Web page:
The COVID-19 Long-Term Care situation in South Korea

Hongsoo Kim, Seoul National University

This posts provides a brief overview of what can be learnt from the long-term care policy response to COVID-19 in South Korea, which is explained in more detail in this report.

South Korea kept a minimum level of restrictions until late March, when the government recommended strict social distancing measures; yet there are still no massive lockdowns or closure of the country’s borders. Citizens and companies quite autonomously follow social distancing measures. No food hoarding has happened in any part of the country. For multiple consecutive days the number of newly confirmed cares has remained around ten in Korea, but there are concerns about another potential outbreak after the loosening of social distancing measures. A set of population-level measures has worked quite well to contain the spread of COVID-19 while keeping a low level of restrictions with citizens’ cooperation:

  • Extensive testing and tracing using information technology;
  • tests and treatments at no or relatively low cost are provided under the universal coverage of the national health insurance;
  • transparent communication between the responsible government bodies and the public, with quite extensive epidemiologic data and travel route information of infected people available without personal identification data.

While containing the spread of COVID-19 at the population level quite successfully with low-level approaches, the Korean government took more aggressive approaches to contain the spread in LTC institutions and social-welfare facilities when collective infections occurred in a few long-term care hospitals (LTCHs) and other care settings, including instituting nationwide monitoring and inspections of LTCHs as well as cohort quarantines in select facilities in the two regions with high numbers of confirmed cases. Along with such strict measures, additional preventive and supportive measures for LTC institutions were also established, such as temporary reimbursement packages, masks for care workers supplied at a relatively low cost, provision of guidelines, etc. No massive infections in LTCHs or LTC facilities have been reported under the series of measures implemented.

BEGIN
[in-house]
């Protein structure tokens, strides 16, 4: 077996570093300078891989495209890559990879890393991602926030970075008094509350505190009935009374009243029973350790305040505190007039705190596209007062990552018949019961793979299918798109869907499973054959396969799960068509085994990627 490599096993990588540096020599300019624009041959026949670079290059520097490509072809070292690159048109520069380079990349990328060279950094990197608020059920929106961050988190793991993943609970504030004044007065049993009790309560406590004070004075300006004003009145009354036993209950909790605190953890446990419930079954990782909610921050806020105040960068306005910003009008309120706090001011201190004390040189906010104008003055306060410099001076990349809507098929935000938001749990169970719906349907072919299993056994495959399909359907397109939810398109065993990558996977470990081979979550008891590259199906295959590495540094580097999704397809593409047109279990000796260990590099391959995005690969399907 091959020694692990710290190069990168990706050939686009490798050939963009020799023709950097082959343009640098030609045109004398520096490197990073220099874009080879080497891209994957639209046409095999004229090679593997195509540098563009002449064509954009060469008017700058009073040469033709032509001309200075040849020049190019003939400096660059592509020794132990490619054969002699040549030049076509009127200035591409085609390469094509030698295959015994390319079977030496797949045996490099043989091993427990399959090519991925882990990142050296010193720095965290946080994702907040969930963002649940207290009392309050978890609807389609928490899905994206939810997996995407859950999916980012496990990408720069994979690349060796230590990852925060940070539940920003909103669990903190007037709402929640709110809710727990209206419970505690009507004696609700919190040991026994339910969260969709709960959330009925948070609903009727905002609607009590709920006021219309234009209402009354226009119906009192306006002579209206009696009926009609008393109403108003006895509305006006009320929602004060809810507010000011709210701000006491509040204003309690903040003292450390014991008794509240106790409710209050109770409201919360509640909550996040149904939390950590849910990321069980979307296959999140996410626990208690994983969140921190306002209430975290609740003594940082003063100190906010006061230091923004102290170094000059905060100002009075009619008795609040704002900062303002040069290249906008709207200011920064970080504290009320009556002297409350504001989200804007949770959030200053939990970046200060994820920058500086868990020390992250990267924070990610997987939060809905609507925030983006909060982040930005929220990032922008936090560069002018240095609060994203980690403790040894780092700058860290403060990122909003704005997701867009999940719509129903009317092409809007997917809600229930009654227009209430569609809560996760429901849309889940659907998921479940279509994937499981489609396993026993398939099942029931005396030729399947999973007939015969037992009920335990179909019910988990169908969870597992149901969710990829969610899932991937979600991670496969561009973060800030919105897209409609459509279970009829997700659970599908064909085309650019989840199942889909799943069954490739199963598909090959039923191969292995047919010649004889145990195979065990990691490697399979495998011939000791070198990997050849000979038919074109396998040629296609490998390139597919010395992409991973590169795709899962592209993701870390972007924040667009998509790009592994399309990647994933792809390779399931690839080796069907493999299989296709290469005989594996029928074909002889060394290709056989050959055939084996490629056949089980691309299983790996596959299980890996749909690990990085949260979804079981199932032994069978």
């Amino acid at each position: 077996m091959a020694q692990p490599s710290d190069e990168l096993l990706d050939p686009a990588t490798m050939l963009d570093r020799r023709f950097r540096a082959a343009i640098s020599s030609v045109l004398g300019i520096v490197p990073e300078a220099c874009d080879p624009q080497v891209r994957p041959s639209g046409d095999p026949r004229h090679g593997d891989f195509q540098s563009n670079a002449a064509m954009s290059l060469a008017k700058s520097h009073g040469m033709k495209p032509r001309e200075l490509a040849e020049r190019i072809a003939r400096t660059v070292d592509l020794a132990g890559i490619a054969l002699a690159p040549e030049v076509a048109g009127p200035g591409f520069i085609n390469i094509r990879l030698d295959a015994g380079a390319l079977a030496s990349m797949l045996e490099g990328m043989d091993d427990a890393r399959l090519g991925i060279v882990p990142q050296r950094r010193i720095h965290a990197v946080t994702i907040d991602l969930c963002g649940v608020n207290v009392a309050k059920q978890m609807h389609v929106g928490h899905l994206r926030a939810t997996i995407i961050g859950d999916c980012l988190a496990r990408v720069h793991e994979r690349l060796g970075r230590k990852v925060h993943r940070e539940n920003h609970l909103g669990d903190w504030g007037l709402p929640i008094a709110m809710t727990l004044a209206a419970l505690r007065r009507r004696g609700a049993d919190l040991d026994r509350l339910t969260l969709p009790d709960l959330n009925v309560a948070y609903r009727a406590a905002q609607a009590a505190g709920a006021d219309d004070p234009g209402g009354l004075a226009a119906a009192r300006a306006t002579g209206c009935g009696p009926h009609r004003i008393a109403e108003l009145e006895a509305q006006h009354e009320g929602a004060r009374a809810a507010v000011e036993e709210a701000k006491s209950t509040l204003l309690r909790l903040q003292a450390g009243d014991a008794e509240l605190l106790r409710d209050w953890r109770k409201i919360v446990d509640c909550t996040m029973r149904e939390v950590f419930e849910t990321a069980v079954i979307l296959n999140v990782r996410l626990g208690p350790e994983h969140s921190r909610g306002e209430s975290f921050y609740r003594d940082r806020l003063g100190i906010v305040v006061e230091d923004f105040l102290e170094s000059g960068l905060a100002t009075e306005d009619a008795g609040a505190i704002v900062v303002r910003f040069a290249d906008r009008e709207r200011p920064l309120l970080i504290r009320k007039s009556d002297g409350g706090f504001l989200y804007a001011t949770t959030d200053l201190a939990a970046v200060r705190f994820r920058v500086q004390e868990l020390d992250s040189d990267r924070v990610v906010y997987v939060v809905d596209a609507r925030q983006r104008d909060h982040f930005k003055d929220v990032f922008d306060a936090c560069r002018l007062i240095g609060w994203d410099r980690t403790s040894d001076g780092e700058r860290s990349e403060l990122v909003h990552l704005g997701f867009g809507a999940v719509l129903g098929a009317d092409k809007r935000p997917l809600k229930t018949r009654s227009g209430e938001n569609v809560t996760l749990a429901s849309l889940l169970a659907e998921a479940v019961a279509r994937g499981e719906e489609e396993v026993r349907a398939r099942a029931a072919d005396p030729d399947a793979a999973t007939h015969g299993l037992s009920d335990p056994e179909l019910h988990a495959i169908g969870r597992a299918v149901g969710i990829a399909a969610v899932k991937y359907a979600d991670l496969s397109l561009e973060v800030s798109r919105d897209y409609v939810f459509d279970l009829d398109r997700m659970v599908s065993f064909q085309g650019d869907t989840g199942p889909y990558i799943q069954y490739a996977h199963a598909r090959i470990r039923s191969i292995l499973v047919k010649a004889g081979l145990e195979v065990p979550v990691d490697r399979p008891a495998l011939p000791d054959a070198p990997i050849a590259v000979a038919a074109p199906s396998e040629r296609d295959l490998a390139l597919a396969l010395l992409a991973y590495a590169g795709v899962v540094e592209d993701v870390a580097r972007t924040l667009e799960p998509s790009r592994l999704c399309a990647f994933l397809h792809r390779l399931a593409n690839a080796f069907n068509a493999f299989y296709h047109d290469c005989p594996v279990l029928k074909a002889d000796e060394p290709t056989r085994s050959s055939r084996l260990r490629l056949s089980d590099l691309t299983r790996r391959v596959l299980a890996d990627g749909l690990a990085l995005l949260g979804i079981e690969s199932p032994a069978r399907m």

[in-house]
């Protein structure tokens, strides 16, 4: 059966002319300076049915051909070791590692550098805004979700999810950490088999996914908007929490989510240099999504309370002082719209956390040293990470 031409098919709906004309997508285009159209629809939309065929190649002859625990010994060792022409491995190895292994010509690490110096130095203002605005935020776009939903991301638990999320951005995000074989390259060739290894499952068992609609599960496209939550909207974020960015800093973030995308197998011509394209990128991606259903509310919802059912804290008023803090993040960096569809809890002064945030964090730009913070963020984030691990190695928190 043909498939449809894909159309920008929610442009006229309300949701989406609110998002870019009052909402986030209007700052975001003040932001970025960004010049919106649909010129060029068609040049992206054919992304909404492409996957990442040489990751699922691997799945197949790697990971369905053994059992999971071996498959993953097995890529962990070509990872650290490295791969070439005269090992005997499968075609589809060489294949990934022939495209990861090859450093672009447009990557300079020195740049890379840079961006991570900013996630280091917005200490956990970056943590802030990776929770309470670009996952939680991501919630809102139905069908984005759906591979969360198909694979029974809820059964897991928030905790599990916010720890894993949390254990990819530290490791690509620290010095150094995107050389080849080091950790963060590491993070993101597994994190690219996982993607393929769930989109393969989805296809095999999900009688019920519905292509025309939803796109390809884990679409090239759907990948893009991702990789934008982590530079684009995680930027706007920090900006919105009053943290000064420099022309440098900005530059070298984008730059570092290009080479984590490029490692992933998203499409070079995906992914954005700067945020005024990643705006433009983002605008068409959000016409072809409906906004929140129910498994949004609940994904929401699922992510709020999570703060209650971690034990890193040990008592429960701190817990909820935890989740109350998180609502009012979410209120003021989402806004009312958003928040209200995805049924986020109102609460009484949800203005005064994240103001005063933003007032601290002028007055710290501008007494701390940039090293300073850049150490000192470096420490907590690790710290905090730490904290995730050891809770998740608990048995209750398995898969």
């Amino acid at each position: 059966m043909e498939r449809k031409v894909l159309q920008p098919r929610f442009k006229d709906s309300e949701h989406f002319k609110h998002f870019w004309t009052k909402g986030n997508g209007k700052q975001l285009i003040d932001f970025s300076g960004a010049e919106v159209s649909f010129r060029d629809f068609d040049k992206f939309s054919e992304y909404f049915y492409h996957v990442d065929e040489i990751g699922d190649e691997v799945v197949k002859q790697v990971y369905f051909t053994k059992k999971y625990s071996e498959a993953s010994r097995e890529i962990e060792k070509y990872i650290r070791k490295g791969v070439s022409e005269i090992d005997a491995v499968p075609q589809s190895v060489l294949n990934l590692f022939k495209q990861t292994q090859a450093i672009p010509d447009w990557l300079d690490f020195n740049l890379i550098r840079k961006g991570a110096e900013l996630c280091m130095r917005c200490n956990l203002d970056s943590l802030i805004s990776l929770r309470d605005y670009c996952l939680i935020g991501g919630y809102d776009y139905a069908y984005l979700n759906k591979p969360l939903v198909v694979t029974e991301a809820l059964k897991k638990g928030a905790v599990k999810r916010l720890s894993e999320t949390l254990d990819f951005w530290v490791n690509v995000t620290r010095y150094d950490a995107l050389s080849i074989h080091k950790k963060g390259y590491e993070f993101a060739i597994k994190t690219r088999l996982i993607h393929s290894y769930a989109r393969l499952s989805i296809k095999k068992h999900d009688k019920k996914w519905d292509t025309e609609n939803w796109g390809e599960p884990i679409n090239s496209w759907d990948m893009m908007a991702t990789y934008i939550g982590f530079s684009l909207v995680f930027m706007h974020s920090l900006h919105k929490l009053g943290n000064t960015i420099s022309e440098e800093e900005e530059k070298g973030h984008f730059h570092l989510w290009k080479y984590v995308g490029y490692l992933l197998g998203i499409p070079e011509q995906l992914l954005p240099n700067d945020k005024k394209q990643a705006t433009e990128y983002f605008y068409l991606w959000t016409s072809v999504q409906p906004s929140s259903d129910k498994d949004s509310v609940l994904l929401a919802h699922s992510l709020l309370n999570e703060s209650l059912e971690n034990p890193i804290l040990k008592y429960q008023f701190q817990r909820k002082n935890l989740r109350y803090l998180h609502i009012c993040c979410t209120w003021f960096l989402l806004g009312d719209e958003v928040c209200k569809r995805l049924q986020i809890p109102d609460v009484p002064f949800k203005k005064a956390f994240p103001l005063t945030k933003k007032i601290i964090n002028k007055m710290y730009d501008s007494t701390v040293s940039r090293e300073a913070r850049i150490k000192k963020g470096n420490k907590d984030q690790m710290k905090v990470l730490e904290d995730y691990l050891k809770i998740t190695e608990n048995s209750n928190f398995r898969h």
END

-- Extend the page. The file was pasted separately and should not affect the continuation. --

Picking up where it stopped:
Future challenges:

Considering the limited sustainability of infection control measures after the current acute stage of COVID-19 passes, it will be necessary to strengthen infection monitoring and control systems and the relevant professional workforce. Compared to the containment measures for institutional LTC settings, those for home care agencies are relatively weak; tailored containment measures are needed for highly vulnerable people residing at home with LTC needs, such as people with dementia and those with mental and physical disabilities. It is also imperative to provide meaningful and effective support for informal caregivers with increased demands on them due to the closure of social welfare facilities and to the lack of (or reduced) visits of home care personnel during possible future epidemic outbreaks. The current shared challenges of ensuring quality LTC under COVID-19 may open a wider policy window for building integrated care delivery systems and investing in health and care innovation using technology in South Korea and beyond.

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